Effects of strain on cardiac electrophysiology and microstructure

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Publication Type dissertation
School or College College of Engineering
Department Bioengineering
Author McNary, Thomas Grant
Title Effects of strain on cardiac electrophysiology and microstructure
Date 2011-12
Description Does strain induce changes in the electrical properties of the heart? Does strain affect the microstructure of cardiac myocytes? Others have considered these questions, but have been limited in their findings. I addressed the first question by measuring conduction velocity in papillary muscles in rest conditions and during applied strain. I also applied streptomycin, a nonselective stretch ion channel blocker, in the above conditions. In control, conduction velocity increased with strain before conduction block occurred. When streptomycin was applied conduction velocity peaked at a higher strain, but conduction block remained unchanged. Changes in electrical properties of papillary muscle allowed for changes in conduction velocity. Although streptomycin did not alter the strain at which conduction block occurred, it did shift the peak conduction velocity to a higher strain. The second question was addressed by imaging isolated cardiac ventricular myocytes in varying degrees of contraction and strain using confocal microscopy. The length of transverse tubules (t-tubules), along with cross-section ellipticity, and orientation in myocytes were analyzed for cells in 16% contraction, rest, and 16% strain. Cells in contraction showed an increase in length of t-tubules with less elliptical cross-sections compared to cells in rest. Strained cells showed a decrease in length of t-tubules with less elliptical cross-sections than cells at rest. The orientation of t-tubule cross-sections changed in a similar manner when comparing contracted and strained cells with cells at rest. The transfer of strain to the t-tubule system supports the hypothesis that the motion of t-tubules during contraction and stretch may constitute a mechanism for pumping extracellular fluid.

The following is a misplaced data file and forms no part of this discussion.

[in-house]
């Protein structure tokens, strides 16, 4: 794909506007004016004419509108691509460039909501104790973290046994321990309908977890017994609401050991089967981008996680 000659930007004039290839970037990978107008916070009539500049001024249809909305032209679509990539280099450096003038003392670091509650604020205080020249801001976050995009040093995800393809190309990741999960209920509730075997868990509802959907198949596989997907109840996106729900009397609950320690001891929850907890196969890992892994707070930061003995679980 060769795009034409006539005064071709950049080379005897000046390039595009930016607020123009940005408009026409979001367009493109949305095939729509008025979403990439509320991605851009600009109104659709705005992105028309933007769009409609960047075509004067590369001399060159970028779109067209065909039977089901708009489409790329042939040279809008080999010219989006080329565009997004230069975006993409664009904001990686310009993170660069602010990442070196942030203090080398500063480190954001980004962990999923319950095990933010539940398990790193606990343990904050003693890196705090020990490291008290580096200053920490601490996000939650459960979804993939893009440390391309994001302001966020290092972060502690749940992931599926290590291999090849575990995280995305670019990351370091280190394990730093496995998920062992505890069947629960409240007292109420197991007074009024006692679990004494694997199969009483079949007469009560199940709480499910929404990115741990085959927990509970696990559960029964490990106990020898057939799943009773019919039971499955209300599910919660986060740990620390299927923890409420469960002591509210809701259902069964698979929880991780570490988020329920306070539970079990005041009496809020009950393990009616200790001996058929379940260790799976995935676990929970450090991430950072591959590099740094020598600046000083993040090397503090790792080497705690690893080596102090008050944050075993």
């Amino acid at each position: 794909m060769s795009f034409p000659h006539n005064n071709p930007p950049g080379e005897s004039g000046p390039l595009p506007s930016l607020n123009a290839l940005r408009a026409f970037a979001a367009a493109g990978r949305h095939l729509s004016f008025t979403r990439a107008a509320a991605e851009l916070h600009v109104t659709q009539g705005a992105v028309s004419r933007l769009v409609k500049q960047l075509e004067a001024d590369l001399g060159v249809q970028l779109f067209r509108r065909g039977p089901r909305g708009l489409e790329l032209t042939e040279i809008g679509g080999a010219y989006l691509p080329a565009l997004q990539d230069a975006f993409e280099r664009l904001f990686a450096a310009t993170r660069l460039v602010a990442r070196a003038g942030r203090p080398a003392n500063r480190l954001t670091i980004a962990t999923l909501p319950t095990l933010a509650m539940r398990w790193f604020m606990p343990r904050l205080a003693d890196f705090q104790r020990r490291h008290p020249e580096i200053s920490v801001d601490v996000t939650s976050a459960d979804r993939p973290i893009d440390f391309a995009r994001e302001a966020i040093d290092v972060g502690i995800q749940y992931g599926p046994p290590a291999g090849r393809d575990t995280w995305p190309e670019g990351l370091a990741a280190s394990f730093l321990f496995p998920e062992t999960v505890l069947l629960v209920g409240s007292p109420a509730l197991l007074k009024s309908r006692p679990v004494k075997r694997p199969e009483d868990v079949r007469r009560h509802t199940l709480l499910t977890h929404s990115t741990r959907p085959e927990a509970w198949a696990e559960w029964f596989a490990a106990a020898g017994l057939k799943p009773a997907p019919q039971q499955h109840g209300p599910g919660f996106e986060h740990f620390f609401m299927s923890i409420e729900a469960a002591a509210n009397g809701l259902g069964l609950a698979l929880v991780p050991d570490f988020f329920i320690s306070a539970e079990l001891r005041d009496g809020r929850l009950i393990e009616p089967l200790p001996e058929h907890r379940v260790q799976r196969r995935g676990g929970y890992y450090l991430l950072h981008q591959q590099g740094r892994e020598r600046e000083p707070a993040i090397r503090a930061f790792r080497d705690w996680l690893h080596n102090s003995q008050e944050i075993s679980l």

Type Text
Publisher University of Utah
Subject Capacitance; Conduction velocity; Heart; Stretch; Transverse tubule
Dissertation Institution University of Utah
Dissertation Name Doctor of Philosophy
Language eng
Rights Management Copyright © Thomas Grant McNary 2011
Format Medium application/pdf
Format Extent 1,397,972 Bytes
Identifier etd3/id/3506
ARK ark:/87278/s6j70r6p
Setname ir_etd
Date Created 2015-05-21
Date Modified 2017-11-07
ID 197059
Reference URL https://collections.lib.utah.edu/ark:/87278/s6j70r6p